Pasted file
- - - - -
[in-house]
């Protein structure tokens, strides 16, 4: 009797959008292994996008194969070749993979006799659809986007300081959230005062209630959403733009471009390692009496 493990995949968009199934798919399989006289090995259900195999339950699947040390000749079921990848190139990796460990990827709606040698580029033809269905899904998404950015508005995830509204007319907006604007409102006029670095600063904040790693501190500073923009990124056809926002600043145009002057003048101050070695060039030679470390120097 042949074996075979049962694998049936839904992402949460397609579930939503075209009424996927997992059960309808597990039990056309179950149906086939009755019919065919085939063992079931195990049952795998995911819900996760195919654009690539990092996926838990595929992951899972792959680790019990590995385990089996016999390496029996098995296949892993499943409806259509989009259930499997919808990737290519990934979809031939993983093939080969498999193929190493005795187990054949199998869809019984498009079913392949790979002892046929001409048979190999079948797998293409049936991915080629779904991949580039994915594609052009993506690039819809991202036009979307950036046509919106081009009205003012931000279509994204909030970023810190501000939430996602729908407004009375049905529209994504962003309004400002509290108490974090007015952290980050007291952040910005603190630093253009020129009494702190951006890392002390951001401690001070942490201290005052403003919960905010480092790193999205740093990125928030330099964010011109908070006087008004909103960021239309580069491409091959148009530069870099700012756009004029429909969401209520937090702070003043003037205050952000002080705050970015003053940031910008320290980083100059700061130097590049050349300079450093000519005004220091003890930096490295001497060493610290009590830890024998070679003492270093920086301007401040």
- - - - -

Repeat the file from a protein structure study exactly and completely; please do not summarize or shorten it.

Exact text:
[in-house]
């Protein structure tokens, strides 16, 4: 009797959008292994996008194969070749993979006799659809986007300081959230005062209630959403733009471009390692009496 493990995949968009199934798919399989006289090995259900195999339950699947040390000749079921990848190139990796460990990827709606040698580029033809269905899904998404950015508005995830509204007319907006604007409102006029670095600063904040790693501190500073923009990124056809926002600043145009002057003048101050070695060039030679470390120097 042949074996075979049962694998049936839904992402949460397609579930939503075209009424996927997992059960309808597990039990056309179950149906086939009755019919065919085939063992079931195990049952795998995911819900996760195919654009690539990092996926838990595929992951899972792959680790019990590995385990089996016999390496029996098995296949892993499943409806259509989009259930499997919808990737290519990934979809031939993983093939080969498999193929190493005795187990054949199998869809019984498009079913392949790979002892046929001409048979190999079948797998293409049936991915080629779904991949580039994915594609052009993506690039819809991202036009979307950036046509919106081009009205003012931000279509994204909030970023810190501000939430996602729908407004009375049905529209994504962003309004400002509290108490974090007015952290980050007291952040910005603190630093253009020129009494702190951006890392002390951001401690001070942490201290005052403003919960905010480092790193999205740093990125928030330099964010011109908070006087008004909103960021239309580069491409091959148009530069870099700012756009004029429909969401209520937090702070003043003037205050952000002080705050970015003053940031910008320290980083100059700061130097590049050349300079450093000519005004220091003890930096490295001497060493610290009590830890024998070679003492270093920086301007401040």